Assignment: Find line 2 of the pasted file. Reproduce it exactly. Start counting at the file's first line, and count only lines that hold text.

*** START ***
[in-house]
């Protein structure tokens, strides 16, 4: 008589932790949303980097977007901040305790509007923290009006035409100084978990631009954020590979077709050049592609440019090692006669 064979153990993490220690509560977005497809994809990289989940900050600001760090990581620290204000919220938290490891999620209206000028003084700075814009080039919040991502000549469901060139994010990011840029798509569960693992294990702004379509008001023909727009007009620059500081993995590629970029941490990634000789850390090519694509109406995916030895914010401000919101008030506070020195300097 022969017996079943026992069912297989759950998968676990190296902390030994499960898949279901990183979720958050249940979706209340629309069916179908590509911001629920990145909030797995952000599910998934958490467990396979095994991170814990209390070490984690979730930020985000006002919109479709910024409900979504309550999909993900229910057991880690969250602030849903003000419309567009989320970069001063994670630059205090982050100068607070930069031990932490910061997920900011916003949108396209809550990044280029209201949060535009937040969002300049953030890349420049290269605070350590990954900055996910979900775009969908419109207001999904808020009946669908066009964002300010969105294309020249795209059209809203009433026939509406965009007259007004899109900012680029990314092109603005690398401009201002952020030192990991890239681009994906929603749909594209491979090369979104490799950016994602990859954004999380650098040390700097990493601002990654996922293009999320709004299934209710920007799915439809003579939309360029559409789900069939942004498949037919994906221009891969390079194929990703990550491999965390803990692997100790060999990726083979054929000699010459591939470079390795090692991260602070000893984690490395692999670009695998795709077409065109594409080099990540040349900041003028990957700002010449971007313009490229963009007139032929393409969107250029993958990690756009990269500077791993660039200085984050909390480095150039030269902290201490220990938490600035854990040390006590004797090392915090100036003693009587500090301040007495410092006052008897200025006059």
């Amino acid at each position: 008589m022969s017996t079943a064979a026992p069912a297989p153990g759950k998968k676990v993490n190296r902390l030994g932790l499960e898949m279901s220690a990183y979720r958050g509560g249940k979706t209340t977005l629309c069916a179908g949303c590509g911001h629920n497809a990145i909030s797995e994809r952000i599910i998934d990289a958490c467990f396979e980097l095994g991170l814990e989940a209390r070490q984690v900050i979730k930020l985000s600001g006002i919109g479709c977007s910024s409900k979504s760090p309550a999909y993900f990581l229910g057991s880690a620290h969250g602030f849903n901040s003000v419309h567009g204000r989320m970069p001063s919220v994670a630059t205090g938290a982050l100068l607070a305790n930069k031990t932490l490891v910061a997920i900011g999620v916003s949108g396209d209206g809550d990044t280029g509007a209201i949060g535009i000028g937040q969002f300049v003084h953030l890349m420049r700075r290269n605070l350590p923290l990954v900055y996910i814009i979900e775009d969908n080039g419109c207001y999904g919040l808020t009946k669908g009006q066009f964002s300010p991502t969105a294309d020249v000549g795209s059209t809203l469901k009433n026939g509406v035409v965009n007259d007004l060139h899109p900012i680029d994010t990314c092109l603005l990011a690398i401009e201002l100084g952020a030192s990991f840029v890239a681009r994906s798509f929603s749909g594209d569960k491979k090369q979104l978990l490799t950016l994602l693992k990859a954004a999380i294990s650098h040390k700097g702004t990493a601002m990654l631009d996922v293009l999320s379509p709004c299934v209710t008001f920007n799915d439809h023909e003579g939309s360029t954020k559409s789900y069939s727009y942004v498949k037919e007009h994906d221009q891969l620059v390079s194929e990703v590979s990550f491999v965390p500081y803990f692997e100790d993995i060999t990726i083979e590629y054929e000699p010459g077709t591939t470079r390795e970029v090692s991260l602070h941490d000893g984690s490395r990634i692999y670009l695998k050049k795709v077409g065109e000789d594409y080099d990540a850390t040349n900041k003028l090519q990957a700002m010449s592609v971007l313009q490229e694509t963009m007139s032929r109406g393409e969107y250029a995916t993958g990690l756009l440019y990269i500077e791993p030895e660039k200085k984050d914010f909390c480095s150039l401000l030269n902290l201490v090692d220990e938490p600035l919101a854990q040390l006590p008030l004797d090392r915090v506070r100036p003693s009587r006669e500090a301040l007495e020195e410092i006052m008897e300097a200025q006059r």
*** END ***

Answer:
């Protein structure tokens, strides 16, 4: 008589932790949303980097977007901040305790509007923290009006035409100084978990631009954020590979077709050049592609440019090692006669 064979153990993490220690509560977005497809994809990289989940900050600001760090990581620290204000919220938290490891999620209206000028003084700075814009080039919040991502000549469901060139994010990011840029798509569960693992294990702004379509008001023909727009007009620059500081993995590629970029941490990634000789850390090519694509109406995916030895914010401000919101008030506070020195300097 022969017996079943026992069912297989759950998968676990190296902390030994499960898949279901990183979720958050249940979706209340629309069916179908590509911001629920990145909030797995952000599910998934958490467990396979095994991170814990209390070490984690979730930020985000006002919109479709910024409900979504309550999909993900229910057991880690969250602030849903003000419309567009989320970069001063994670630059205090982050100068607070930069031990932490910061997920900011916003949108396209809550990044280029209201949060535009937040969002300049953030890349420049290269605070350590990954900055996910979900775009969908419109207001999904808020009946669908066009964002300010969105294309020249795209059209809203009433026939509406965009007259007004899109900012680029990314092109603005690398401009201002952020030192990991890239681009994906929603749909594209491979090369979104490799950016994602990859954004999380650098040390700097990493601002990654996922293009999320709004299934209710920007799915439809003579939309360029559409789900069939942004498949037919994906221009891969390079194929990703990550491999965390803990692997100790060999990726083979054929000699010459591939470079390795090692991260602070000893984690490395692999670009695998795709077409065109594409080099990540040349900041003028990957700002010449971007313009490229963009007139032929393409969107250029993958990690756009990269500077791993660039200085984050909390480095150039030269902290201490220990938490600035854990040390006590004797090392915090100036003693009587500090301040007495410092006052008897200025006059």